It seems like every day a new ETF launches, but 30 years in, it’s only rarely that one makes me say “yes, this makes sense, and I can see how the ETF could fit into a broader portfolio.” But the (BIGB ) (covered here) is one of those funds — and no, this is not a recommendation to purchase it, but an attempt to put the fund in perspective.
BIGB is providing exposure to the six largest banks — Bank of America, Citigroup, Goldman Sachs, JPMorgan, Morgan Stanley, and Wells Fargo — in a targeted ETF for a 0.29% fee. For efficiency, BIGB is using options contracts rather than owning the stocks directly, but there is no leverage involved.
Some advisors who gain exposure to U.S equities with broadly diversified ETFs like the (SPY ) might believe that largest cap U.S. banks are positioned to benefit from the U.S. regional banking crisis and the issues that forced Credit Suisse to merge with UBS. If they do, they could own Bank of America or JPMorgan shares directly, or maybe own one of more than a dozen financial ETFs.
Owning an individual stock comes with risks, of course; just think back a couple of years to when Wells Fargo was out of favor relative to the industry. There are benefits to a more diversified approach using ETFs.
VettaFi has certainly seen recent investor demand to learn about financial ETFs. Indeed, in mid-March, approximately 50% of the traffic to our U.S. sector-specific pages was for financials, up from just 7% a month earlier.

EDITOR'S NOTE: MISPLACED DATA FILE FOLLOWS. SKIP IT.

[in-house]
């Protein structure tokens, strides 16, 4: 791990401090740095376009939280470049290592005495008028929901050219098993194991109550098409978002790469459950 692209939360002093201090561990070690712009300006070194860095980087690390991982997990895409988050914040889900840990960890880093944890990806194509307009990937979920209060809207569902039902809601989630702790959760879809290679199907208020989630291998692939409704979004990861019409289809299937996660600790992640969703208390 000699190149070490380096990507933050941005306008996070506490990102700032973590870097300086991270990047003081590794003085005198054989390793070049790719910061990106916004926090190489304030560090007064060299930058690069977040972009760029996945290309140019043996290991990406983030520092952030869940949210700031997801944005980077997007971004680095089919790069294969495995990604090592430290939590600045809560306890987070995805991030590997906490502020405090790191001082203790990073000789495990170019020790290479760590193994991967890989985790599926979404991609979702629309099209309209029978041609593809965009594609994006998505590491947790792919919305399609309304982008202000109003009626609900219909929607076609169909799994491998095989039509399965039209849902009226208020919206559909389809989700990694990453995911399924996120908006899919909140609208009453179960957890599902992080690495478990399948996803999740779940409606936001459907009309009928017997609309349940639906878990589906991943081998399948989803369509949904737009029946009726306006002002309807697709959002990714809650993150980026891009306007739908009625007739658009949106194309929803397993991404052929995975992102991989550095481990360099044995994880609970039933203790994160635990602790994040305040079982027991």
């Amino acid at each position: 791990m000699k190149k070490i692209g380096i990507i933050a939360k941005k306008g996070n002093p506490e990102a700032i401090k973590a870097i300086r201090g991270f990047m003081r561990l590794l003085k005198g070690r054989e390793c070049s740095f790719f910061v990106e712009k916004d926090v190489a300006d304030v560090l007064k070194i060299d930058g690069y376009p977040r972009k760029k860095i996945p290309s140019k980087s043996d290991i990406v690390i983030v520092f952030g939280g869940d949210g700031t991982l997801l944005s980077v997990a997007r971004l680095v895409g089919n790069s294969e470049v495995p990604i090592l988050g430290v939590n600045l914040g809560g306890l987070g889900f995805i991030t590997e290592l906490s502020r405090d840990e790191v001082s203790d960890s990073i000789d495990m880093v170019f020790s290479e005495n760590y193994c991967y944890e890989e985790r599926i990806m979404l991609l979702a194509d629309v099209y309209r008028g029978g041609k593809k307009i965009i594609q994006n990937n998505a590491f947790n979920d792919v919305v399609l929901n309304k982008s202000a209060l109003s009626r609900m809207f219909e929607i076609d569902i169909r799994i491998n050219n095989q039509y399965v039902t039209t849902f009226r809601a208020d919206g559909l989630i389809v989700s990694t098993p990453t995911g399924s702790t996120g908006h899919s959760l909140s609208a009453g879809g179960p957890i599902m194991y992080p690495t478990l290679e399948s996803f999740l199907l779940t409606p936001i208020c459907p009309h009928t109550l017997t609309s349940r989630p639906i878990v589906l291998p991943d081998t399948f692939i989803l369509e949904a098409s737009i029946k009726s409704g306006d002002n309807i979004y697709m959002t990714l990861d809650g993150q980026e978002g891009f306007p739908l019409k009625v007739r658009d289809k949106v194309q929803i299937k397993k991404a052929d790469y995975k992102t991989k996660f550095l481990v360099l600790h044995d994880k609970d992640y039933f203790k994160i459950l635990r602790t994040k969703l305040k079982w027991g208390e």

But the larger financial ETFs provide different exposure than BIGB. For example, the (XLF ) had just 24% of assets as of March 17 invested in banks. While JPMorgan and Bank of America were the second-largest holdings, at 8.7% and 4.6% of assets respectively, the largest position (13% of assets) was in Berkshire Hathaway, and newly added sector constituents Visa and Mastercard were 8.5% and 7.0% of the fund. Visa and Mastercard joined as part of the latest GICS shakeup.
Meanwhile, the more targeted bank ETFs — (KBE ) and the (KBWB ) — are not providing the concentrated exposure to the mega-cap banks advisors might be seeking. KBE takes an equally-weighted approach, so while JPMorgan is a top-five position, it is only 1.7% of the assets, with smaller-cap companies like BankOZK representing a similar slice of the portfolio.
KBWB is more concentrated toward large-cap banks than KBE, with JPMorgan the largest at 9.5% of assets, but KBWB’s top-6 holdings represented 48% of assets with Northern Trust and US Bancorp taking the place that Goldman Sachs and Morgan Stanley have within BIGB. Other companies like Capital One Financial, M&T Bank, and State Street were also a key part of the KBWB portfolio.
Both KBE and KBWB charge 0.35% expense ratios, while XLF had a more modest 0.10% fee.
The above, and other financial ETFs, have the advantage of being more diversified than BIGB, which will rise and fall in value based on sentiment to a handful of mega-cap U.S. banks. In addition, the more established funds will have greater initial liquidity and trade, with tighter spreads than a new ETF. However, we could see this new bank ETF throw its weight around and garner attention.
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